PORTLAND, Maine — A novelist who was twice rescued from storm-battered sailboats hopes his next adventure lacks in such drama.
South Carolina author Michael Hurley plans to sail around the world after using the experience of scuttling his sailboat on a failed trans-Atlantic crossing for his new book, "The Passage."
"I love the freedom of sailing on the ocean. There's no limit. The horizon extends. There's nothing to stop you from going wherever you want to go," he said from England.
The former corporate lawyer captured international attention last summer when his 30-foot sailboat began taking on water as he sailed solo from Charleston, South Carolina, to Ireland.
He credits a decision he and his wife made to renew their vows days before his rescue for saving his life. Absent that, he said, he may have tried to continue sailing — with fatal consequences — after his vessel began sinking with more storms looming ahead.
He was rescued south of Newfoundland by students on the Maine Maritime Academy's training vessel, State of Maine.
Elements of the adventure are rolled into "The Passage," the tale of a spiritual journey by a broken stockbroker who encounters a stowaway who changes his life while sailing to Ireland.
The book, which goes on sale June 1, features an attempted trans-Atlantic crossing, a harrowing rescue and a Robert Burns poem, character and details drawn from his experiences aboard the State of Maine. After his rescue, Hurley made a pilgrimage along the Camino de Santiago in Spain for a time of reflection and that, too, found its way into his book.
In the end, he and his wife never renewed their vows, and their marriage didn't survive. Part of that may have to do with Hurley's wanderlust.
Hurley, 58, is an experienced mariner who has no intention of remaining on terra firma — despite his spate of bad luck.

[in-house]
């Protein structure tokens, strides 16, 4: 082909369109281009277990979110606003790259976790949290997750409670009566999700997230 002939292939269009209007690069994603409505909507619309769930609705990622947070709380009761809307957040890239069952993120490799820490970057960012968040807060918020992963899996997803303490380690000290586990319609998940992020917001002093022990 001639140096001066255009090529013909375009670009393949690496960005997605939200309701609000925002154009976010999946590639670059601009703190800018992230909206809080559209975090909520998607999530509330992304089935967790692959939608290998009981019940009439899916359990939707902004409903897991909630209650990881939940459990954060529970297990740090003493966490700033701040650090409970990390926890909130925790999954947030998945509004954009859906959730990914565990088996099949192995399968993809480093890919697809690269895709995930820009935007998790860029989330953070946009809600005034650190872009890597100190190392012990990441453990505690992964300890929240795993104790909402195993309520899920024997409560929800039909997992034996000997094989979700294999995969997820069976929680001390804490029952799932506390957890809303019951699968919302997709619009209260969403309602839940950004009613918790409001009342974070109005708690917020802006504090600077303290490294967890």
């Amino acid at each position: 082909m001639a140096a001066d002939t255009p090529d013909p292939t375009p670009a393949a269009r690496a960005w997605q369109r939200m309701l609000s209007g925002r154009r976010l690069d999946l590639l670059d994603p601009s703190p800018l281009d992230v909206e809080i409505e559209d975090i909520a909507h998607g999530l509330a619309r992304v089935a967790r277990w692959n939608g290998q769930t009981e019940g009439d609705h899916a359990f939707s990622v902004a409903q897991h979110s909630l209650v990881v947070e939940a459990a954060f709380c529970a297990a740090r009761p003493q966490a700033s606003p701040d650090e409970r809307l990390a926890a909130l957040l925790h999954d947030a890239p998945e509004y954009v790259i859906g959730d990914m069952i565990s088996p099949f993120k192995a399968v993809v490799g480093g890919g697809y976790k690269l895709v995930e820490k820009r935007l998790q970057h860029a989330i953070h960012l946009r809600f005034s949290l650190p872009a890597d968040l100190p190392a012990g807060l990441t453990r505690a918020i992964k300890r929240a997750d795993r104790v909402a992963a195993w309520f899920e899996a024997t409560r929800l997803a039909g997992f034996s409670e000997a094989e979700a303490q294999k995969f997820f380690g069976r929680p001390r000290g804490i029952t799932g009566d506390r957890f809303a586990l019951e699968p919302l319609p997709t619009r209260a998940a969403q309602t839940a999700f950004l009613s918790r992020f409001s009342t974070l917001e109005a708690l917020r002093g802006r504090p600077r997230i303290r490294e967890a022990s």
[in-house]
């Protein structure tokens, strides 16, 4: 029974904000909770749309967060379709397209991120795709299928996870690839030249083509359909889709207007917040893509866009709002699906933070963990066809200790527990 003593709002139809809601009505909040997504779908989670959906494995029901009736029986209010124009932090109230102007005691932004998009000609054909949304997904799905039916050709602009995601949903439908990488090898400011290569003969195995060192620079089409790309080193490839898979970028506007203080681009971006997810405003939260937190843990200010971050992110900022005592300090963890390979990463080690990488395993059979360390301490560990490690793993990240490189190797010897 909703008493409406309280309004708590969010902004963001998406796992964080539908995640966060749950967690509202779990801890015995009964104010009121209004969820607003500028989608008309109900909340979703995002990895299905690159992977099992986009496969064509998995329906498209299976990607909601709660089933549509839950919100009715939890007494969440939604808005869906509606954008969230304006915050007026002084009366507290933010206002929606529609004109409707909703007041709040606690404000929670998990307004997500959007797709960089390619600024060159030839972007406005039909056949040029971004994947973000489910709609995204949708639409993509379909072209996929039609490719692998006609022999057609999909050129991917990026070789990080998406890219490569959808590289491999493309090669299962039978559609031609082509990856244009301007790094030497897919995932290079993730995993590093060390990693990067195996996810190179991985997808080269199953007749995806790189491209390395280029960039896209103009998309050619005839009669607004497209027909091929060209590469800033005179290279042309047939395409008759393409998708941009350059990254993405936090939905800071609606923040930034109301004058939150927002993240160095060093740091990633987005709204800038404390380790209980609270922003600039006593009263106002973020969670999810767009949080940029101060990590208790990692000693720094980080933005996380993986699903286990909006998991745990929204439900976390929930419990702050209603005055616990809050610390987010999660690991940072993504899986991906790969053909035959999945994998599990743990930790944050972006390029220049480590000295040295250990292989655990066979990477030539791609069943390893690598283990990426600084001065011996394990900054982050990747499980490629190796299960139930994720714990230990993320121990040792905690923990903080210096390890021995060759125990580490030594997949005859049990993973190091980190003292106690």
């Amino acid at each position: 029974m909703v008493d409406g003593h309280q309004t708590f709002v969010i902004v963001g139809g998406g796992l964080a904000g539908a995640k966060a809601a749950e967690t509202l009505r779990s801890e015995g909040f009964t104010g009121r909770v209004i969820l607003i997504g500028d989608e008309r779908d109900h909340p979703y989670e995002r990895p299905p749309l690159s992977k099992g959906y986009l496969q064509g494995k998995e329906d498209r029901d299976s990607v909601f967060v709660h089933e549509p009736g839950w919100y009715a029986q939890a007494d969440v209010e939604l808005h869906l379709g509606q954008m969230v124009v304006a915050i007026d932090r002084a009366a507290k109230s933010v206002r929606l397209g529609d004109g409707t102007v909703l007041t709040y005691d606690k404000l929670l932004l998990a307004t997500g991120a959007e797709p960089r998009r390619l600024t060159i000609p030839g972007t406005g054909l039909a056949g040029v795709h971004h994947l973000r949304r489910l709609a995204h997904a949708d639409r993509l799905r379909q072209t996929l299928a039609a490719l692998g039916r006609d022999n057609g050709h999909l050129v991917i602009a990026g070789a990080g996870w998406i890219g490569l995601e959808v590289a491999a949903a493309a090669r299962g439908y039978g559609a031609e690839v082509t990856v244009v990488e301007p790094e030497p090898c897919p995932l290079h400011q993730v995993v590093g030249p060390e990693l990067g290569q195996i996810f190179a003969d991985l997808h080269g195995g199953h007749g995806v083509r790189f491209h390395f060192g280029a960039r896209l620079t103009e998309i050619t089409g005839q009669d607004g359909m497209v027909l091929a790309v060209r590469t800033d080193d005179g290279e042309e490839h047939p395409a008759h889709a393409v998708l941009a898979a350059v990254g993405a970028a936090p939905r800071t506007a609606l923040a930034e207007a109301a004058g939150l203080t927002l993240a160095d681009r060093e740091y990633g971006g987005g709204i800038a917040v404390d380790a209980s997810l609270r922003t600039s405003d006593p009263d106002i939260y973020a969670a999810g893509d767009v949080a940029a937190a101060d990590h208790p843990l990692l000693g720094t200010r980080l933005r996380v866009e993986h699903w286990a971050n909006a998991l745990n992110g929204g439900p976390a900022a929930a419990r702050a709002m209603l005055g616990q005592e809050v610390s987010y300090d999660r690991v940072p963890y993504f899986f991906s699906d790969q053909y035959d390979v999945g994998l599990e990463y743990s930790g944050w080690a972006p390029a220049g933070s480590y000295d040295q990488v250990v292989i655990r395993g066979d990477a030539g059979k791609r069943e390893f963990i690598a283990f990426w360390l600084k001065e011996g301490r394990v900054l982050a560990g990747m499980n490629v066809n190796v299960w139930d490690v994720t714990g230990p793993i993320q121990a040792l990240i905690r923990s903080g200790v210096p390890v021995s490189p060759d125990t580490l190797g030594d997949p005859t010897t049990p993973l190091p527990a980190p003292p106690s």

He was rescued by the Coast Guard in 2012 and had to scuttle his storm-damaged "Gypsy Moon" between Haiti and Cuba. The boat had lost its headsail in a storm, and then a rogue wave sheared the engine off its mounts, leaving the sailboat helpless.
After his latest rescue, he worked on his book in Wales before decamping for London and purchasing a British-made 1967 Camper & Nicholson, a yacht that bears the name Nevermore.
The 32-foot fiberglass boat is heavy and strong, and suitable for his goal of traveling and living in the boat, he said.
But Jonathan Beale, from Burnham Yacht Harbour, an England boatyard that has worked on Hurley's new sailboat, had some reservations about Hurley's plan to sail the old boat around the world.
He doesn't share Hurley's opinion that the 49-year-old sailboat is an oldie but goodie. "It's an oldie. That's all I'm saying," he said.
And Susan Ryan Hurley said she fears the man she's divorcing won't survive his latest effort to sail the world's oceans. "The whole sailing thing is in his blood. Sometimes I think he's planning his own death," she said from South Carolina.
Now living temporarily in France, Hurley is ready to take advantage of a narrow weather window this month to sail to the Canary Islands. After riding out the hurricane season there, he'll head to the Caribbean. Then, he plans to sail the world — a little bit at a time.
"It's a gypsy lifestyle but it's a simple and beautiful way to live. It's the freedom of sailing that's always attracted me. The wind is free. The ocean is free. If you have the chance to enjoy both in a sailboat, then you're free," he said.